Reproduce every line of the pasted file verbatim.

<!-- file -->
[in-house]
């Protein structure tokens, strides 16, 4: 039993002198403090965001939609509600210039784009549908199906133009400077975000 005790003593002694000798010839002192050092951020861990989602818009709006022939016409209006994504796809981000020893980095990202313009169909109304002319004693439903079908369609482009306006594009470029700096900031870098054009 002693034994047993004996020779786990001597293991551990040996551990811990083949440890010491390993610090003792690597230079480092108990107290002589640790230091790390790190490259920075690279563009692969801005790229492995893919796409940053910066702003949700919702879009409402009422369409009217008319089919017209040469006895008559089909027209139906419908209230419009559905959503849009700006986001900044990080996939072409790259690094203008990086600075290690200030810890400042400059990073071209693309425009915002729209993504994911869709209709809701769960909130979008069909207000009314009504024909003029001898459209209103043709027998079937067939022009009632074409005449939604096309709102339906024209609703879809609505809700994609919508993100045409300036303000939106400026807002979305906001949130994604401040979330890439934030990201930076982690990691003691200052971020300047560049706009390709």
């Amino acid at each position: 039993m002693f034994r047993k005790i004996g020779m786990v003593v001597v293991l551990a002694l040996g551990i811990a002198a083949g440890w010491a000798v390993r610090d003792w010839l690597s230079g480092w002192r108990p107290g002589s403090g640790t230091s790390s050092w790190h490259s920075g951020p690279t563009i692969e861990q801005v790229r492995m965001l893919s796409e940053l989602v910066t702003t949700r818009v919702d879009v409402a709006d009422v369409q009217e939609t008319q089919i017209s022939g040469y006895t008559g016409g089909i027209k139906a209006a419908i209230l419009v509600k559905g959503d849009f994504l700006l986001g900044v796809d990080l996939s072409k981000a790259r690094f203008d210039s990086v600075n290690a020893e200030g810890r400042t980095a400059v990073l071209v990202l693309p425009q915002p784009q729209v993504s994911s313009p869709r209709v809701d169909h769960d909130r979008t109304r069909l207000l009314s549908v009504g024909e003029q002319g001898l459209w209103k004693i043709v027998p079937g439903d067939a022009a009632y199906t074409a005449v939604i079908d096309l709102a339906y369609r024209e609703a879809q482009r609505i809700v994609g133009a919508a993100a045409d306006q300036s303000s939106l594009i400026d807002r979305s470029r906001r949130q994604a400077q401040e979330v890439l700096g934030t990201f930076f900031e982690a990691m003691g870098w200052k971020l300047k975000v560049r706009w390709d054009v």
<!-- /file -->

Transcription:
[in-house]
């Protein structure tokens, strides 16, 4: 039993002198403090965001939609509600210039784009549908199906133009400077975000 005790003593002694000798010839002192050092951020861990989602818009709006022939016409209006994504796809981000020893980095990202313009169909109304002319004693439903079908369609482009306006594009470029700096900031870098054009 002693034994047993004996020779786990001597293991551990040996551990811990083949440890010491390993610090003792690597230079480092108990107290002589640790230091790390790190490259920075690279563009692969801005790229492995893919796409940053910066702003949700919702879009409402009422369409009217008319089919017209040469006895008559089909027209139906419908209230419009559905959503849009700006986001900044990080996939072409790259690094203008990086600075290690200030810890400042400059990073071209693309425009915002729209993504994911869709209709809701769960909130979008069909207000009314009504024909003029001898459209209103043709027998079937067939022009009632074409005449939604096309709102339906024209609703879809609505809700994609919508993100045409300036303000939106400026807002979305906001949130994604401040979330890439934030990201930076982690990691003691200052971020300047560049706009390709």
């Amino acid at each position: 039993m002693f034994r047993k005790i004996g020779m786990v003593v001597v293991l551990a002694l040996g551990i811990a002198a083949g440890w010491a000798v390993r610090d003792w010839l690597s230079g480092w002192r108990p107290g002589s403090g640790t230091s790390s050092w790190h490259s920075g951020p690279t563009i692969e861990q801005v790229r492995m965001l893919s796409e940053l989602v910066t702003t949700r818009v919702d879009v409402a709006d009422v369409q009217e939609t008319q089919i017209s022939g040469y006895t008559g016409g089909i027209k139906a209006a419908i209230l419009v509600k559905g959503d849009f994504l700006l986001g900044v796809d990080l996939s072409k981000a790259r690094f203008d210039s990086v600075n290690a020893e200030g810890r400042t980095a400059v990073l071209v990202l693309p425009q915002p784009q729209v993504s994911s313009p869709r209709v809701d169909h769960d909130r979008t109304r069909l207000l009314s549908v009504g024909e003029q002319g001898l459209w209103k004693i043709v027998p079937g439903d067939a022009a009632y199906t074409a005449v939604i079908d096309l709102a339906y369609r024209e609703a879809q482009r609505i809700v994609g133009a919508a993100a045409d306006q300036s303000s939106l594009i400026d807002r979305s470029r906001r949130q994604a400077q401040e979330v890439l700096g934030t990201f930076f900031e982690a990691m003691g870098w200052k971020l300047k975000v560049r706009w390709d054009v």